Often, part of the consideration paid for the purchase will be a percentage of future profits of the business. Similarly, in the physician setting, a purchasing hospital may employ the physician and establish a bonus formula that will depend partly on collections. In either setting, efforts should be made to have such payments calculated based on gross, not net, collections. Manipulating net collections is a game mastered by some accountants. If forced to agree to payments based on net, the physician should negotiate exactly what will be included in deductions from gross. Physicians might understandably apply their own experience in billing and collection to extrapolate what they expect to collect as a hospital employee. All too often, these expectations will vary wildly from reality. The physician must carefully explore who will be performing billing and collection functions after the practice is sold and ask some hard questions during the negotiation process. For example, what is the historical collection percentage of the acquiring hospital? Which specific hospital employee or employees will be responsible for billing and collection of the physician’s practice efforts, and how much experience do these individuals have? If at all possible, the agreement should guarantee a minimum collection percentage.


Action Step     The closing documents must specify how postpayment obligations will be calculated, leaving as little room as possible for uncertainty in this respect. A failure to properly consider this issue may lead to actual payments far below the selling physician’s expectations.


Mistake 7        Failing to Define Events of Default

In any case, where there are any postclosing obligations, the agreement must define under what circumstances the purchaser will be held to be in “default” of such obligations. For example, if the purchaser must make a certain payment by an agreed upon date, will the failure to make payment by that date be an automatic default or should a grace period be agreed upon? If the purchaser agrees to assume responsibility for certain obligations and fails to do so, the consequences of that failure must be addressed.


Action Step     The physician and his or her counsel must review any postclosing obligations and consider the potential consequences of the purchaser’s failure to honor such obligations. The agreement must be tailored to define events of default and the consequences that will flow from the default.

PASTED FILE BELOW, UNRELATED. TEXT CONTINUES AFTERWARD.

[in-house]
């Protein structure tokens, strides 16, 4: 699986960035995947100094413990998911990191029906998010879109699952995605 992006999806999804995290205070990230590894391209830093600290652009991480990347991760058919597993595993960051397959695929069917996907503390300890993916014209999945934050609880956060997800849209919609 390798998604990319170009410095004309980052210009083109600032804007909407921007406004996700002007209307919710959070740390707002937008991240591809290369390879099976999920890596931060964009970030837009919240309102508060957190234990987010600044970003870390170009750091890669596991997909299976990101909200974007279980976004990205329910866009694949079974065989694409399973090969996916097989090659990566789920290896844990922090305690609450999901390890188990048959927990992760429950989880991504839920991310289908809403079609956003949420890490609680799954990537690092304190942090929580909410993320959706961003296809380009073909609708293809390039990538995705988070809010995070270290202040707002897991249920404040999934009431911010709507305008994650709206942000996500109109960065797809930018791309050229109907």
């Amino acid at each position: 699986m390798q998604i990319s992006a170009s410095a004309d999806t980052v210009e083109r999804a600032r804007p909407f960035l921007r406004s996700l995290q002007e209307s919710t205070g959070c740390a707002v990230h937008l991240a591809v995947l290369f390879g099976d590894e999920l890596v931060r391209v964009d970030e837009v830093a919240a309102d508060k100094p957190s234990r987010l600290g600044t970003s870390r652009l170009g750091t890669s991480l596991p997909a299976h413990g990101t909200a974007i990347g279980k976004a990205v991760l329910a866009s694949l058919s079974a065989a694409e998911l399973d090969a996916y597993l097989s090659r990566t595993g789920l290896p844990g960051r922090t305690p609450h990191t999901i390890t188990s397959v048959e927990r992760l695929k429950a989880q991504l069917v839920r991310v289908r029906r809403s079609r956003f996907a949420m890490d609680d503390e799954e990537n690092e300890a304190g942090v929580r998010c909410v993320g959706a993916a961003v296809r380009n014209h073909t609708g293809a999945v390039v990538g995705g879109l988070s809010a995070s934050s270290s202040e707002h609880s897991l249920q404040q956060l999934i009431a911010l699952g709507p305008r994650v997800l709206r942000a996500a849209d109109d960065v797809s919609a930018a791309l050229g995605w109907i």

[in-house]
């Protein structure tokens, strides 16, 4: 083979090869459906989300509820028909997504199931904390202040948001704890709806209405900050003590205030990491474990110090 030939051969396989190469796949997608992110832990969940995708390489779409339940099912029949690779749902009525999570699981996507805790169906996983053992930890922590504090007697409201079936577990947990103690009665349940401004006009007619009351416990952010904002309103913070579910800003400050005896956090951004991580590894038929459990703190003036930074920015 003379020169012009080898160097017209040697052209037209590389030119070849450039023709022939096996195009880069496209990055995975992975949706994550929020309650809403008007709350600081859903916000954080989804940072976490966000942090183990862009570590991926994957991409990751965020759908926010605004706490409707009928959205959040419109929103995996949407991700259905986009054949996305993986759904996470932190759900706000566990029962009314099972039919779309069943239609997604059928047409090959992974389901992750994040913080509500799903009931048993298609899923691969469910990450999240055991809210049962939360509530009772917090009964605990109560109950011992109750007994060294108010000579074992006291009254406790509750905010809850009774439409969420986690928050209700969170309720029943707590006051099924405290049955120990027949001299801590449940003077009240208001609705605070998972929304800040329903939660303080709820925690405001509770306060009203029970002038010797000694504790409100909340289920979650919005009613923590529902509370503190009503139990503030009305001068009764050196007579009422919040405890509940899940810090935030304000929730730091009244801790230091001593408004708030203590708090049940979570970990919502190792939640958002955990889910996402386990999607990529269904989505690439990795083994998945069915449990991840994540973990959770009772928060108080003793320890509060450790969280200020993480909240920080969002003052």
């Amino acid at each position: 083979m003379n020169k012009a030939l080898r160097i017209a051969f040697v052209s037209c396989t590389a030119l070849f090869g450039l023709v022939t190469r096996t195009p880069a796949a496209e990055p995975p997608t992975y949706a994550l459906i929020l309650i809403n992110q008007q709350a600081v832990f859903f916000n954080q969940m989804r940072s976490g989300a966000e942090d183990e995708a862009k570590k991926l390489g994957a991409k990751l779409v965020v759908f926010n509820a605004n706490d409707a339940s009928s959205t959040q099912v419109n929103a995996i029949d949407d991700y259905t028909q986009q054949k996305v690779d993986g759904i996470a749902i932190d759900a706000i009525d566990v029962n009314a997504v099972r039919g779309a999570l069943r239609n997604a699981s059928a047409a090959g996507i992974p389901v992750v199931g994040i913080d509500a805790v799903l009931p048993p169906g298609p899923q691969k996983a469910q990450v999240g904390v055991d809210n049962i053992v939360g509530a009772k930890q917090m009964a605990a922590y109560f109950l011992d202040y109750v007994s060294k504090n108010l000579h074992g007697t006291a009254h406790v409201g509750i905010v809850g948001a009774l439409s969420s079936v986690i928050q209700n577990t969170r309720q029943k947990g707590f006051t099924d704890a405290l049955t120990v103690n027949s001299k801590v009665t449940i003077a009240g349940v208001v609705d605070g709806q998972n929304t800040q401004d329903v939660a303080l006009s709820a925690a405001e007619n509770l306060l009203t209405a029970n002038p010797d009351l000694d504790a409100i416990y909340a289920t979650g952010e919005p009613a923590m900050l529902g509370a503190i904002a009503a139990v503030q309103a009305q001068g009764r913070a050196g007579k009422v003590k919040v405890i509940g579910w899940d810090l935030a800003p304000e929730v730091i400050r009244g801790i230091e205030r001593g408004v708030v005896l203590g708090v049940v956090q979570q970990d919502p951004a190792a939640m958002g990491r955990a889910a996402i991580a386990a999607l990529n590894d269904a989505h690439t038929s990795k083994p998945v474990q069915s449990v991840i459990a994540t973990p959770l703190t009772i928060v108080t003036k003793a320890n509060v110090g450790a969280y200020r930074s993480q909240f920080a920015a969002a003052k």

Mistake 8        Failing to Carefully Delineate Dispute Resolution Provisions

It is common for a practice acquisition agreement to specify that disputes will be resolved by arbitration. If so, the provision must be reviewed carefully. All too often, arbitration provisions provide for extended discovery or extended time periods to resolve any dispute. Such provisions can significantly increase the time and expense of an arbitration proceeding. Further, the agreement should specify a mechanism to govern disputes that relate to billing and collection matters during the course of the relationship. It is very common for physicians and hospitals to disagree regarding amounts billed or collected, and a mechanism should be agreed upon (e.g., a review of the relevant documentation by an independent accounting firm) that would provide a method of resolving such disputes without litigation or a full-blown arbitration proceeding.


Action Step     One goal of negotiation should be to provide an efficient and relatively inexpensive method of resolving disputes.


Mistake 9        Not Spending Enough Time Determining How the Relationship May Be Terminated

The decision to sell a medical practice is, obviously, a career-altering step. Once sold, many established relationships will be affected and new ones created. A physician who is employed by the purchaser must be careful to spend considerable time in negotiating and understanding how the new relationship might be severed. A “for cause” provision, specifying that the physician cannot be terminated unless there is some “good cause” is obviously preferable, but care must be given to defining what will constitute “good cause.” Conversely, what “causes” might a physician use to terminate the relationship? Routinely, hospitals will also insist on a “no cause” provision, typically in addition to the provision that would afford cause to terminate. For example, after specifying the “causes” pursuant to which the agreement may be terminated, the agreement might then specify that it may, in any event, be terminated for no cause “upon notice.” In this respect, it is important to insist on an extended “notice” provision, of at least 90 days, to allow the physician to begin to reestablish his or her independent medical practice.


Action Step     During the negotiation process, careful thought must be given to how and when a postclosing relationship may be terminated.


Mistake 10      Failing to Consider Where Disputes Will Be Resolved

In cases where the practice is sold to a multisite hospital, or another commercial venture is sold to an out-of-state entity, real problems for the physician can arise if the venue to resolve a dispute is inconveniently located. For example, a hospital system might specify that any litigation will be resolved in the city of its corporate headquarters, which could be hours away. If the physician has agreed that venue and jurisdiction are proper in that locale, the provision will likely be enforceable. Obviously, provisions of this nature impose financial and practical burdens on the physician.


Action Step     The physician should work to negotiate an agreement that specifies that litigation or arbitration will occur where the physician provides services for the purchaser, or where the physician’s practice or business was located. If that provision cannot be negotiated, efforts should be made to compromise on a location that is not unduly burdensome.


While it is understandable for a physician to focus on “getting the deal done,” a failure to consider the details of a transaction may have significant adverse consequences. By following the steps outlined here, a physician can minimize the likelihood of such consequences and complete a productive business transaction.


Written by:

Michael Jordan, Esq.

Peer reviewed by:

Robert R. Niccolini, Esq.